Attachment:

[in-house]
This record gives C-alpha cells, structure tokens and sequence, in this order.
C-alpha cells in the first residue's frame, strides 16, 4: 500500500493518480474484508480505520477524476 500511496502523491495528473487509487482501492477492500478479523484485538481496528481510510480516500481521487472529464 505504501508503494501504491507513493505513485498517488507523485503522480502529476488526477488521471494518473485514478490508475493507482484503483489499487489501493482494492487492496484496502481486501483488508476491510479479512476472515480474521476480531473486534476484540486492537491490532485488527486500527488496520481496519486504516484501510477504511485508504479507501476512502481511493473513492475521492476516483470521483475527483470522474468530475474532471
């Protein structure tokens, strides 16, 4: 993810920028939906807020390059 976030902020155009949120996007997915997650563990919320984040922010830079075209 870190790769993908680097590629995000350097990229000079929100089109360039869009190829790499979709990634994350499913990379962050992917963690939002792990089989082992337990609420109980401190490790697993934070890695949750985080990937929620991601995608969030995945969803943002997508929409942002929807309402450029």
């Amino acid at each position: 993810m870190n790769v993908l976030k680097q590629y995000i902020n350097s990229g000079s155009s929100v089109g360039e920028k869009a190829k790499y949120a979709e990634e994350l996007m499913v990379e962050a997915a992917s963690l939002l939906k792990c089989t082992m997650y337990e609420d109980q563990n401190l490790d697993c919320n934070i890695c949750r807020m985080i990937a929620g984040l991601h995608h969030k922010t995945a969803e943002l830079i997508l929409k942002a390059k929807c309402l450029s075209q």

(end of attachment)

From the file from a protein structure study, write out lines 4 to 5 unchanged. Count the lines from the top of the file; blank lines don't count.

């Protein structure tokens, strides 16, 4: 993810920028939906807020390059 976030902020155009949120996007997915997650563990919320984040922010830079075209 870190790769993908680097590629995000350097990229000079929100089109360039869009190829790499979709990634994350499913990379962050992917963690939002792990089989082992337990609420109980401190490790697993934070890695949750985080990937929620991601995608969030995945969803943002997508929409942002929807309402450029």
């Amino acid at each position: 993810m870190n790769v993908l976030k680097q590629y995000i902020n350097s990229g000079s155009s929100v089109g360039e920028k869009a190829k790499y949120a979709e990634e994350l996007m499913v990379e962050a997915a992917s963690l939002l939906k792990c089989t082992m997650y337990e609420d109980q563990n401190l490790d697993c919320n934070i890695c949750r807020m985080i990937a929620g984040l991601h995608h969030k922010t995945a969803e943002l830079i997508l929409k942002a390059k929807c309402l450029s075209q």